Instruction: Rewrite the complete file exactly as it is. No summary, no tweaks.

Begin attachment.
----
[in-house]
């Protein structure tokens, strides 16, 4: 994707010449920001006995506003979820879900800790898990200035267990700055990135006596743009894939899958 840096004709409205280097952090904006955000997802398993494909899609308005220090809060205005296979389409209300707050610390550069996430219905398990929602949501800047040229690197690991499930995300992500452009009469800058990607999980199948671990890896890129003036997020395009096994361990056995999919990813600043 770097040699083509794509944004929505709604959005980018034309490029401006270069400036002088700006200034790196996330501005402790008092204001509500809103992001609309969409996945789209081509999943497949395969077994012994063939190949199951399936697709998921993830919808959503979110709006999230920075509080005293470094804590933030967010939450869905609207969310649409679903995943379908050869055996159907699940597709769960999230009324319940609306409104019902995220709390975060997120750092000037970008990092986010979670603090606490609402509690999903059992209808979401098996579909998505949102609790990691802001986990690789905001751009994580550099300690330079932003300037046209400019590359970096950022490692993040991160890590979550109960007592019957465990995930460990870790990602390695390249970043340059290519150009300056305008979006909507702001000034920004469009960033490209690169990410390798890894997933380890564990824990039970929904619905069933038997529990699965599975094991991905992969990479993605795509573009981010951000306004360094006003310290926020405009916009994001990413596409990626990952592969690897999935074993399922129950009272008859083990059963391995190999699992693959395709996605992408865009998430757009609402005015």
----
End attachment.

[in-house]
């Protein structure tokens, strides 16, 4: 994707010449920001006995506003979820879900800790898990200035267990700055990135006596743009894939899958 840096004709409205280097952090904006955000997802398993494909899609308005220090809060205005296979389409209300707050610390550069996430219905398990929602949501800047040229690197690991499930995300992500452009009469800058990607999980199948671990890896890129003036997020395009096994361990056995999919990813600043 770097040699083509794509944004929505709604959005980018034309490029401006270069400036002088700006200034790196996330501005402790008092204001509500809103992001609309969409996945789209081509999943497949395969077994012994063939190949199951399936697709998921993830919808959503979110709006999230920075509080005293470094804590933030967010939450869905609207969310649409679903995943379908050869055996159907699940597709769960999230009324319940609306409104019902995220709390975060997120750092000037970008990092986010979670603090606490609402509690999903059992209808979401098996579909998505949102609790990691802001986990690789905001751009994580550099300690330079932003300037046209400019590359970096950022490692993040991160890590979550109960007592019957465990995930460990870790990602390695390249970043340059290519150009300056305008979006909507702001000034920004469009960033490209690169990410390798890894997933380890564990824990039970929904619905069933038997529990699965599975094991991905992969990479993605795509573009981010951000306004360094006003310290926020405009916009994001990413596409990626990952592969690897999935074993399922129950009272008859083990059963391995190999699992693959395709996605992408865009998430757009609402005015």